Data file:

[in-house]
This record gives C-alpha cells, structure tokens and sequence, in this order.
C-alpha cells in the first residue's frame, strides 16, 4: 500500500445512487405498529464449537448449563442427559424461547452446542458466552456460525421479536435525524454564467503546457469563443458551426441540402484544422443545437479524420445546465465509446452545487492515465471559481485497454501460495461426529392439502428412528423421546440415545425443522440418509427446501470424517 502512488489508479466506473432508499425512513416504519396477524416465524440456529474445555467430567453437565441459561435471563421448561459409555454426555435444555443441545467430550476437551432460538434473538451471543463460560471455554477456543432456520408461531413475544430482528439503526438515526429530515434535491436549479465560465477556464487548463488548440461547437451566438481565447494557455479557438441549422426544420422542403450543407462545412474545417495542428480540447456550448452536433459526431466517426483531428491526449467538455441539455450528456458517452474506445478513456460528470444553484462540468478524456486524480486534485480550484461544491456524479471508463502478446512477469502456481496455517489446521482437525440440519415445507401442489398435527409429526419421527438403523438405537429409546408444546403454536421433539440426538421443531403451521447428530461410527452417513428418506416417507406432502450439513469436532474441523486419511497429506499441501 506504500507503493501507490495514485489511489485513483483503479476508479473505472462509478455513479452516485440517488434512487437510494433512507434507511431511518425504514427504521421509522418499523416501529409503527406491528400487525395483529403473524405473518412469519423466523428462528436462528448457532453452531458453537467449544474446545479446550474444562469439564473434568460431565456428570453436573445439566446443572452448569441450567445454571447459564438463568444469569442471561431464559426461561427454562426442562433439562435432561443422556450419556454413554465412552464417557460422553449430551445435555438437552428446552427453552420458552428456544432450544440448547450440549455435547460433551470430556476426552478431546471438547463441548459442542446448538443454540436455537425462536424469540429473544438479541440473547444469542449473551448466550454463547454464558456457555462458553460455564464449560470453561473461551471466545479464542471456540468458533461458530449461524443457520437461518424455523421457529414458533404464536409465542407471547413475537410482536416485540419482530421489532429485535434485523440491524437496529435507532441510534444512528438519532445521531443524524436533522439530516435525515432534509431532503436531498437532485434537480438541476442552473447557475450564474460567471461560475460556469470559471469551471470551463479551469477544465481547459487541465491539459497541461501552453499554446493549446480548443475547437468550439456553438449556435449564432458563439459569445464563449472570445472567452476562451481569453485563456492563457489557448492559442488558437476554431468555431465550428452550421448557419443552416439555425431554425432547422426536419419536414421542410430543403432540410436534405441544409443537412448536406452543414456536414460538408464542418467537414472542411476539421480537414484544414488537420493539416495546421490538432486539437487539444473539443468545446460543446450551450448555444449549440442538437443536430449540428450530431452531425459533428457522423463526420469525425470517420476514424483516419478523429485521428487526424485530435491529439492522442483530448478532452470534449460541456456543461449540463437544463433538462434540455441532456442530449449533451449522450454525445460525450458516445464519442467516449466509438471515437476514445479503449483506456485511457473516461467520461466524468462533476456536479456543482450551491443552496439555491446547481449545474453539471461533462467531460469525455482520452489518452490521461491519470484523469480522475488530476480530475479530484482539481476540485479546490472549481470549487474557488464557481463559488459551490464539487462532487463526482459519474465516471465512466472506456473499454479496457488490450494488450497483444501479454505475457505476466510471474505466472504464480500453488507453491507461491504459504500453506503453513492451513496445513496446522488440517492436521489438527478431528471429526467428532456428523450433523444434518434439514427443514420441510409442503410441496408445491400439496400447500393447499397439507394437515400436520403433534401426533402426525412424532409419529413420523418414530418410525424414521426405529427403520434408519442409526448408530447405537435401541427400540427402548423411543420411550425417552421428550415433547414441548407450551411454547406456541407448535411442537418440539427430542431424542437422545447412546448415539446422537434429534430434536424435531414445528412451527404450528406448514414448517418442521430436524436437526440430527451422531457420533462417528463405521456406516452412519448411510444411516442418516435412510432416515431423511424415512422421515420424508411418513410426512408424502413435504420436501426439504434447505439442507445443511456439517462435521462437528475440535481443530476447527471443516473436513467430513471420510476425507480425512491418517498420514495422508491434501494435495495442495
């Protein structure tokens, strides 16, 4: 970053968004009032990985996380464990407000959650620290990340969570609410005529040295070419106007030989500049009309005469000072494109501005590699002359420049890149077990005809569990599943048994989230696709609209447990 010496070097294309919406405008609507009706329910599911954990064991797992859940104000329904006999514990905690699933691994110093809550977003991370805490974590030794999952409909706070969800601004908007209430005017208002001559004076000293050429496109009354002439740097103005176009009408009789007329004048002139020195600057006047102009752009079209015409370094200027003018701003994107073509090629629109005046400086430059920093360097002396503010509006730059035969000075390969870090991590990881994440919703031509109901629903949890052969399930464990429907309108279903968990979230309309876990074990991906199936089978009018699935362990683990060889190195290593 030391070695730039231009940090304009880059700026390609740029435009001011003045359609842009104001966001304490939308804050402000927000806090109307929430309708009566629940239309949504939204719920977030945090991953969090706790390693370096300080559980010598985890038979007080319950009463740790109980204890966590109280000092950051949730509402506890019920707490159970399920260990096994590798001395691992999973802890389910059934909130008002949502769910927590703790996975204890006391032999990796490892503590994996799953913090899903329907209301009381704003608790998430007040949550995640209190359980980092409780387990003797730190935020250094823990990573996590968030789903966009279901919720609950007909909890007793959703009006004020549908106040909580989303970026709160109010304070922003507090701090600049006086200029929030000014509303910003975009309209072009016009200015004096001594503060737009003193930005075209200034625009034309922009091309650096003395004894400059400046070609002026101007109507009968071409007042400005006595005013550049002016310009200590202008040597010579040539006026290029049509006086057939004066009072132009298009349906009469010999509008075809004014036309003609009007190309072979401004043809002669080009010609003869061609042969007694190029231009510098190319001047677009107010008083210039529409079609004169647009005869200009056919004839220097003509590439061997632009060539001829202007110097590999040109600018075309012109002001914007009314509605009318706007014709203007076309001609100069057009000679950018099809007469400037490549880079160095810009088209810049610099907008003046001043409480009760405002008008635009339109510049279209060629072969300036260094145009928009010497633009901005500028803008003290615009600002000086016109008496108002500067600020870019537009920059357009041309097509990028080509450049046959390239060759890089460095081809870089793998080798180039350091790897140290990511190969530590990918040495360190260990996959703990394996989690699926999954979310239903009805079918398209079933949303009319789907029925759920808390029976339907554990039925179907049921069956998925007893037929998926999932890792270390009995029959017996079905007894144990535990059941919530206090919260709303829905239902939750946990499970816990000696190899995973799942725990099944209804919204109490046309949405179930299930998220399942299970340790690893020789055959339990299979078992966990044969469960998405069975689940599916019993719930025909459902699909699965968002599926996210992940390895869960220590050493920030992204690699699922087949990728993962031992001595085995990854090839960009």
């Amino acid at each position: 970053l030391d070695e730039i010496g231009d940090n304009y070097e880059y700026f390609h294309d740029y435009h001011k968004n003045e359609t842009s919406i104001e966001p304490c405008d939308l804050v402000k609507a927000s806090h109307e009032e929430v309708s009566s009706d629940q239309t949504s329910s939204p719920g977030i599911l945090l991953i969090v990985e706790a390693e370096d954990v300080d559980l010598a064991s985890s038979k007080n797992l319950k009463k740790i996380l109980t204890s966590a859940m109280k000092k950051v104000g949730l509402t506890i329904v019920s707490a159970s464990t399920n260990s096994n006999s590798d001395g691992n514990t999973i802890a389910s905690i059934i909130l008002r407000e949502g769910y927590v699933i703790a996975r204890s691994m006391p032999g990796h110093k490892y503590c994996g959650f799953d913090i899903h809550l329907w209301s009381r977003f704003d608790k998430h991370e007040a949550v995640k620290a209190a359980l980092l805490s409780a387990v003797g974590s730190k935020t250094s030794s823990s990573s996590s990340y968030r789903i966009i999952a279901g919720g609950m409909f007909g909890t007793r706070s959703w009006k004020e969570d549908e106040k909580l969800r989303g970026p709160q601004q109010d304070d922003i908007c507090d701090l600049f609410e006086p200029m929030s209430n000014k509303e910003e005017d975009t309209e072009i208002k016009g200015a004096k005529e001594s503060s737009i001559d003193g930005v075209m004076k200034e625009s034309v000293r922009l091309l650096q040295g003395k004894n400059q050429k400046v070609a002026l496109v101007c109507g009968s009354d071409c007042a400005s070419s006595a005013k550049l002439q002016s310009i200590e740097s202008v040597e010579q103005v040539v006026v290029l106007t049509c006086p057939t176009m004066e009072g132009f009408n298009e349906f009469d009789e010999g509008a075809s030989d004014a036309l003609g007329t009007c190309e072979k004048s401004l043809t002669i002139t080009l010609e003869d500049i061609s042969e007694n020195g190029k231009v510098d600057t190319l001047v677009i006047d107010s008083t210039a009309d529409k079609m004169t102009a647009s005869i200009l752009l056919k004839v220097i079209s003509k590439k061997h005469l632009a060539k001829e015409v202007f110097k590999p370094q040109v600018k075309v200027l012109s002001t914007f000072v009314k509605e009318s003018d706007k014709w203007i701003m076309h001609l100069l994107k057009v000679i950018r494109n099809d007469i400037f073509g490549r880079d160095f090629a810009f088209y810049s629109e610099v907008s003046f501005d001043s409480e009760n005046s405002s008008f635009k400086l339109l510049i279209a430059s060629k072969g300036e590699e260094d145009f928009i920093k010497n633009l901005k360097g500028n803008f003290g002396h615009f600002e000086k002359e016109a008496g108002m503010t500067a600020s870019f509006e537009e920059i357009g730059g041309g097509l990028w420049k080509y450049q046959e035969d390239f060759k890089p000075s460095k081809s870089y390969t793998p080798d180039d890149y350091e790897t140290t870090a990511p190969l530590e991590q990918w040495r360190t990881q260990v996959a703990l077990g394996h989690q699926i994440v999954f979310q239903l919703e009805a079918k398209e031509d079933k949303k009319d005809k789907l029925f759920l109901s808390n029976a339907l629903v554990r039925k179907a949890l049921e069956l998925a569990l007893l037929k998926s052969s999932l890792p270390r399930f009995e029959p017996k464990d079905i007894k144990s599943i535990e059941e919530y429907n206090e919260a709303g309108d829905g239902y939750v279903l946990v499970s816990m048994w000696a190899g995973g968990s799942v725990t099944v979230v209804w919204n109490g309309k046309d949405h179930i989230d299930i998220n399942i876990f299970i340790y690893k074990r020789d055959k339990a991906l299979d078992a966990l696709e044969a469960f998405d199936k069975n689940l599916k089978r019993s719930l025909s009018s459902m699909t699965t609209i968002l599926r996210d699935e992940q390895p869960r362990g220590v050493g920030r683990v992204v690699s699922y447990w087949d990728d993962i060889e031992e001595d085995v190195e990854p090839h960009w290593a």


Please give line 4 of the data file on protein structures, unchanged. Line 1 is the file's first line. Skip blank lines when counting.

């Protein structure tokens, strides 16, 4: 970053968004009032990985996380464990407000959650620290990340969570609410005529040295070419106007030989500049009309005469000072494109501005590699002359420049890149077990005809569990599943048994989230696709609209447990 010496070097294309919406405008609507009706329910599911954990064991797992859940104000329904006999514990905690699933691994110093809550977003991370805490974590030794999952409909706070969800601004908007209430005017208002001559004076000293050429496109009354002439740097103005176009009408009789007329004048002139020195600057006047102009752009079209015409370094200027003018701003994107073509090629629109005046400086430059920093360097002396503010509006730059035969000075390969870090991590990881994440919703031509109901629903949890052969399930464990429907309108279903968990979230309309876990074990991906199936089978009018699935362990683990060889190195290593 030391070695730039231009940090304009880059700026390609740029435009001011003045359609842009104001966001304490939308804050402000927000806090109307929430309708009566629940239309949504939204719920977030945090991953969090706790390693370096300080559980010598985890038979007080319950009463740790109980204890966590109280000092950051949730509402506890019920707490159970399920260990096994590798001395691992999973802890389910059934909130008002949502769910927590703790996975204890006391032999990796490892503590994996799953913090899903329907209301009381704003608790998430007040949550995640209190359980980092409780387990003797730190935020250094823990990573996590968030789903966009279901919720609950007909909890007793959703009006004020549908106040909580989303970026709160109010304070922003507090701090600049006086200029929030000014509303910003975009309209072009016009200015004096001594503060737009003193930005075209200034625009034309922009091309650096003395004894400059400046070609002026101007109507009968071409007042400005006595005013550049002016310009200590202008040597010579040539006026290029049509006086057939004066009072132009298009349906009469010999509008075809004014036309003609009007190309072979401004043809002669080009010609003869061609042969007694190029231009510098190319001047677009107010008083210039529409079609004169647009005869200009056919004839220097003509590439061997632009060539001829202007110097590999040109600018075309012109002001914007009314509605009318706007014709203007076309001609100069057009000679950018099809007469400037490549880079160095810009088209810049610099907008003046001043409480009760405002008008635009339109510049279209060629072969300036260094145009928009010497633009901005500028803008003290615009600002000086016109008496108002500067600020870019537009920059357009041309097509990028080509450049046959390239060759890089460095081809870089793998080798180039350091790897140290990511190969530590990918040495360190260990996959703990394996989690699926999954979310239903009805079918398209079933949303009319789907029925759920808390029976339907554990039925179907049921069956998925007893037929998926999932890792270390009995029959017996079905007894144990535990059941919530206090919260709303829905239902939750946990499970816990000696190899995973799942725990099944209804919204109490046309949405179930299930998220399942299970340790690893020789055959339990299979078992966990044969469960998405069975689940599916019993719930025909459902699909699965968002599926996210992940390895869960220590050493920030992204690699699922087949990728993962031992001595085995990854090839960009």